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The statistical blog FiveThirtyEight states:

Weekly Mass attendance is a natural place to divide Catholics by practice — skipping weekly Mass is a mortal sin, so Catholics who don’t attend as often are likely to view the church differently than those who show up every Sunday.

Is this correct? Is skipping weekly Mass considered to be a mortal sin in Catholicism?

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    Welcome to Christianity.SE! For a quick overview of this site and what it's all about, please take the Site Tour. About this question, though it's great to provide links to sources, it would be better to quote the relevant part in the question itself. Also, just as a matter of good form, I'd suggest re-stating your question in the body of the question. For some tips on asking questions here, please see: How do I ask a good question? – Lee Woofenden Sep 4 '15 at 23:49
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Yes, willfully skipping mass is a grave (mortal) sin. The key word here is willfully - being physically unable to attend, sick, or having other (legitimate) obligations is a valid excuse for not attending. From the Catechism:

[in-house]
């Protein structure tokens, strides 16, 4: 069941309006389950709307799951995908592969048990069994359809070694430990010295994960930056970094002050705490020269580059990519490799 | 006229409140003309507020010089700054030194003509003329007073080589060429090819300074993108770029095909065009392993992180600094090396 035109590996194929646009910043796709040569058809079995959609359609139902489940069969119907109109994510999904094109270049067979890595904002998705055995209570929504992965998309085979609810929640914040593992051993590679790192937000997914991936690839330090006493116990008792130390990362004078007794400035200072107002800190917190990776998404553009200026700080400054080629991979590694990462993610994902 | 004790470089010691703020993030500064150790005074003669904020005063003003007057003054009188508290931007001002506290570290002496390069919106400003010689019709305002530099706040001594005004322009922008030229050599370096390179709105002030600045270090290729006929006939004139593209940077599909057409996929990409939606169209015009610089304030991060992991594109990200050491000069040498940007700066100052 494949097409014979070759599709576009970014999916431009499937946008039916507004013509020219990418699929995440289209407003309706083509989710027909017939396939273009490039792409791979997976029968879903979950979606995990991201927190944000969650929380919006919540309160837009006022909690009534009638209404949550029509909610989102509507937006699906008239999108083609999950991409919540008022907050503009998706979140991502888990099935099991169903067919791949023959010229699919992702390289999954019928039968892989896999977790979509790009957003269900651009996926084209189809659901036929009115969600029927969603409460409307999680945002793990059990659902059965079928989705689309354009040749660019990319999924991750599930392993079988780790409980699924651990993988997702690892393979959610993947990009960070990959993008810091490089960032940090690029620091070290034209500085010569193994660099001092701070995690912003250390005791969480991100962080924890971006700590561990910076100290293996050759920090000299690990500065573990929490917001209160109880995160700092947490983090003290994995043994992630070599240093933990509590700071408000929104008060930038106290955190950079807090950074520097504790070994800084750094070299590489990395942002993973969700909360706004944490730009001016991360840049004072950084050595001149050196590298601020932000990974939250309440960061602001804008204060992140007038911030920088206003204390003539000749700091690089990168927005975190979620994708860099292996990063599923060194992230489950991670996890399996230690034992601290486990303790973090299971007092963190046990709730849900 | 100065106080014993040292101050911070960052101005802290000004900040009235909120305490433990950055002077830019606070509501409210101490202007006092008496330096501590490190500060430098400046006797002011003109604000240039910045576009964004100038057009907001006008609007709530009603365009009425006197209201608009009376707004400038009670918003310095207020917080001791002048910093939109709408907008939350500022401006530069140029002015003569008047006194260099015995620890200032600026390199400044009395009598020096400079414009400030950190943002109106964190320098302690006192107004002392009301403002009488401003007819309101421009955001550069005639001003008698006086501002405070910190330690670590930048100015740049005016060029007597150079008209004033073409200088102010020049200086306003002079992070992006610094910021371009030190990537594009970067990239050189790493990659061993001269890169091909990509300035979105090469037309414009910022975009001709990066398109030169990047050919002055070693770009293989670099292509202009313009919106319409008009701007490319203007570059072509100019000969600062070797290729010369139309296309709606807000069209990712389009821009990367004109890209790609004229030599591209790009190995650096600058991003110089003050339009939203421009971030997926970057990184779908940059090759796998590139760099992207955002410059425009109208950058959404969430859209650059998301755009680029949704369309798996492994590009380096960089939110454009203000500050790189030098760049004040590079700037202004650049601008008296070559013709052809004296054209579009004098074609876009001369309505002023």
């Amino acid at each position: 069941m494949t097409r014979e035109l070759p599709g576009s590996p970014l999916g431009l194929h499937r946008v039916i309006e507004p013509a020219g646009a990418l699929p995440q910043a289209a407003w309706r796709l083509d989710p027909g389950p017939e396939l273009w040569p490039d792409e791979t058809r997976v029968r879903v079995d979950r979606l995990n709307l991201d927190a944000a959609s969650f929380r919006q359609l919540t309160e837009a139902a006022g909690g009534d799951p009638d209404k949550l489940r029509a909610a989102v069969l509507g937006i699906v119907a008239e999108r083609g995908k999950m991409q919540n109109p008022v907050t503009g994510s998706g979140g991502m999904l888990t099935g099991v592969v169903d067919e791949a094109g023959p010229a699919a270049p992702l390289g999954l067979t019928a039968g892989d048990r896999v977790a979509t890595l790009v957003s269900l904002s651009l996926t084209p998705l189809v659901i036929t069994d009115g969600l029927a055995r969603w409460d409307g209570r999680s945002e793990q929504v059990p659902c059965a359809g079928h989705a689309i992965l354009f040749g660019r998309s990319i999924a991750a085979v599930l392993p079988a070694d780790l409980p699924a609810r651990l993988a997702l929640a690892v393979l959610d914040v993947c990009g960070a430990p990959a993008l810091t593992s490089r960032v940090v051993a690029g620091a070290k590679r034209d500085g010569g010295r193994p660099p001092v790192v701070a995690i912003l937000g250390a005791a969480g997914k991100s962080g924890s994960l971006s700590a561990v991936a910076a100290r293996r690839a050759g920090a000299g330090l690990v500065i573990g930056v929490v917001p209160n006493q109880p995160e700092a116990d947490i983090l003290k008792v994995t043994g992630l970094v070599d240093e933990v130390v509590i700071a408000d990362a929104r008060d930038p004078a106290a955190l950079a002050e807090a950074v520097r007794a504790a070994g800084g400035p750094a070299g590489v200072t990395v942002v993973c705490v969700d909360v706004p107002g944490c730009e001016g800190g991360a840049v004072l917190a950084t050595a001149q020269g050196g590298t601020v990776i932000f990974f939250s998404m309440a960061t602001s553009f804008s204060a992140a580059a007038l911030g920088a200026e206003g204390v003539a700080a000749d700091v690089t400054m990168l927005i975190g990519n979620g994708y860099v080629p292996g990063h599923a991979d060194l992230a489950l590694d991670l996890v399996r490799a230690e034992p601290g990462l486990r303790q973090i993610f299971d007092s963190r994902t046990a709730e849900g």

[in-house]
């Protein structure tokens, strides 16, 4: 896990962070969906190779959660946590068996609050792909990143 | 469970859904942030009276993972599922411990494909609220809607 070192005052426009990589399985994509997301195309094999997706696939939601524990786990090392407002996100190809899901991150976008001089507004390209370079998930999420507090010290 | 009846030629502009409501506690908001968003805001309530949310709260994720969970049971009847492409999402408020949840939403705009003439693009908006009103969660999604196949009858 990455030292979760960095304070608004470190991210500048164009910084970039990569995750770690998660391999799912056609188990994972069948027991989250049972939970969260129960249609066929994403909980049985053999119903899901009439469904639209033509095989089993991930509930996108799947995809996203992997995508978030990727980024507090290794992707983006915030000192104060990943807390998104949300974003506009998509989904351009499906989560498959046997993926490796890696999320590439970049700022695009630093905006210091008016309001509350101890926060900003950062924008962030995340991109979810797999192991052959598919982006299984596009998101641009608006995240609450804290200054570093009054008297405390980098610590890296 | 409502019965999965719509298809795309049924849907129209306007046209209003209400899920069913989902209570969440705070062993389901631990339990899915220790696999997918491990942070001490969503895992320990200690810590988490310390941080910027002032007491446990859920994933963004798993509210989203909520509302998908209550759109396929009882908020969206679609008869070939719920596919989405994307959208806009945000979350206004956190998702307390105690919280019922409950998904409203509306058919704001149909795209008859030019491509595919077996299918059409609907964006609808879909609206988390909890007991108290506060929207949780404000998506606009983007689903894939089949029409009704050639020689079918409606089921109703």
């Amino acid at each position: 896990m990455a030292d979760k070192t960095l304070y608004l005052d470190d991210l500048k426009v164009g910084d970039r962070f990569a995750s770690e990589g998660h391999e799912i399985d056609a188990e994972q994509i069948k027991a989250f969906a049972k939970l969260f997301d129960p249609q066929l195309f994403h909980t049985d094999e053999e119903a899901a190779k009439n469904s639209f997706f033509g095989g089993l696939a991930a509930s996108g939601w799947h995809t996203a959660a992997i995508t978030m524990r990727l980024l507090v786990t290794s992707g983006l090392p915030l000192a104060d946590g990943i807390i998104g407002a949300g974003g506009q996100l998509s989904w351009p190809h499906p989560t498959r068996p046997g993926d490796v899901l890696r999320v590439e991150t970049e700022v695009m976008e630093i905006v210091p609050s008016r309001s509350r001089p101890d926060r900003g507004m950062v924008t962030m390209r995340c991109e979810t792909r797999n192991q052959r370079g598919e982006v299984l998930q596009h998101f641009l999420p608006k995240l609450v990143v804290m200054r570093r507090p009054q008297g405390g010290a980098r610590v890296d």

The Sunday Eucharist is the foundation and confirmation of all Christian practice. For this reason the faithful are obliged to participate in the Eucharist on days of obligation, unless excused for a serious reason (for example, illness, the care of infants) or dispensed by their own pastor. Those who deliberately fail in this obligation commit a grave sin. (#2181)

The reason is because not attending mass is considered a violation of the third commandment - "keep holy the Sabbath" - and thus a serious offense against God's will.

  • Does 'obliged to participate' mean every single day of obligation, where one miss would be grave sin, or does it mean in general, where habitually missing days of obligation would be the grave sin ? Please justify any responses. – Matthew Sep 8 '15 at 3:19
  • @Matthew the catechism is referring to both the Sunday mass and the holy days of obligation, which vary between countries and among different parishes regarding how they are celebrated locally. The core issue is that in skipping Mass, we are choosing something else over God, which is a form of idolatry, as well as disobedience towards the rules of our community. – JAGAnalyst Sep 10 '15 at 4:03
  • @Matthew. If you miss a single Sunday mass, you go to Hell. – TheIronKnuckle Jan 31 '17 at 2:51
  • This answer would be even better if it explained what "legitimate" obligations constituted a valid excuse. – Thunderforge Mar 25 at 22:58

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